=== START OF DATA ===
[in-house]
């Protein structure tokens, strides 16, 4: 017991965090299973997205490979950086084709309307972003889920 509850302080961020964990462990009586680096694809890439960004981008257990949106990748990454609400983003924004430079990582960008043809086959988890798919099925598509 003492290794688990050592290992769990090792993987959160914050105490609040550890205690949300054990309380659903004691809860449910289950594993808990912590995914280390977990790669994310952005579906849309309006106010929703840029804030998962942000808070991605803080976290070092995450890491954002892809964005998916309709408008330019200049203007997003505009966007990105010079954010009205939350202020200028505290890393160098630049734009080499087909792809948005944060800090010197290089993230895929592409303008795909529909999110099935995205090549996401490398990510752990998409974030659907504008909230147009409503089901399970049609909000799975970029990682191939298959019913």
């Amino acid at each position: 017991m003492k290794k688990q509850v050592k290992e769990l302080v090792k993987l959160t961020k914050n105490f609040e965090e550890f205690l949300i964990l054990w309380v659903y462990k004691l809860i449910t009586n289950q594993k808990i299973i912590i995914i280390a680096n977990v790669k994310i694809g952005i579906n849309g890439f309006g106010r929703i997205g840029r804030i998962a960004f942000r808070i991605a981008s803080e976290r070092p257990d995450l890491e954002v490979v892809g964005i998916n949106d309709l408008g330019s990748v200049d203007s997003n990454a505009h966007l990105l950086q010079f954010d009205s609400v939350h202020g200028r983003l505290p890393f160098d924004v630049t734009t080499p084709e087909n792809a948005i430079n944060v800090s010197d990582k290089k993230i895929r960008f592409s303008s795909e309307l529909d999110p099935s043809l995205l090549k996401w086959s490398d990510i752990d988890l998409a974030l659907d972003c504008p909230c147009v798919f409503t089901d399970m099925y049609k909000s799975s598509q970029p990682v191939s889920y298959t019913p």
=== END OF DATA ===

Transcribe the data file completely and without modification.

[in-house]
């Protein structure tokens, strides 16, 4: 017991965090299973997205490979950086084709309307972003889920 509850302080961020964990462990009586680096694809890439960004981008257990949106990748990454609400983003924004430079990582960008043809086959988890798919099925598509 003492290794688990050592290992769990090792993987959160914050105490609040550890205690949300054990309380659903004691809860449910289950594993808990912590995914280390977990790669994310952005579906849309309006106010929703840029804030998962942000808070991605803080976290070092995450890491954002892809964005998916309709408008330019200049203007997003505009966007990105010079954010009205939350202020200028505290890393160098630049734009080499087909792809948005944060800090010197290089993230895929592409303008795909529909999110099935995205090549996401490398990510752990998409974030659907504008909230147009409503089901399970049609909000799975970029990682191939298959019913």
């Amino acid at each position: 017991m003492k290794k688990q509850v050592k290992e769990l302080v090792k993987l959160t961020k914050n105490f609040e965090e550890f205690l949300i964990l054990w309380v659903y462990k004691l809860i449910t009586n289950q594993k808990i299973i912590i995914i280390a680096n977990v790669k994310i694809g952005i579906n849309g890439f309006g106010r929703i997205g840029r804030i998962a960004f942000r808070i991605a981008s803080e976290r070092p257990d995450l890491e954002v490979v892809g964005i998916n949106d309709l408008g330019s990748v200049d203007s997003n990454a505009h966007l990105l950086q010079f954010d009205s609400v939350h202020g200028r983003l505290p890393f160098d924004v630049t734009t080499p084709e087909n792809a948005i430079n944060v800090s010197d990582k290089k993230i895929r960008f592409s303008s795909e309307l529909d999110p099935s043809l995205l090549k996401w086959s490398d990510i752990d988890l998409a974030l659907d972003c504008p909230c147009v798919f409503t089901d399970m099925y049609k909000s799975s598509q970029p990682v191939s889920y298959t019913p």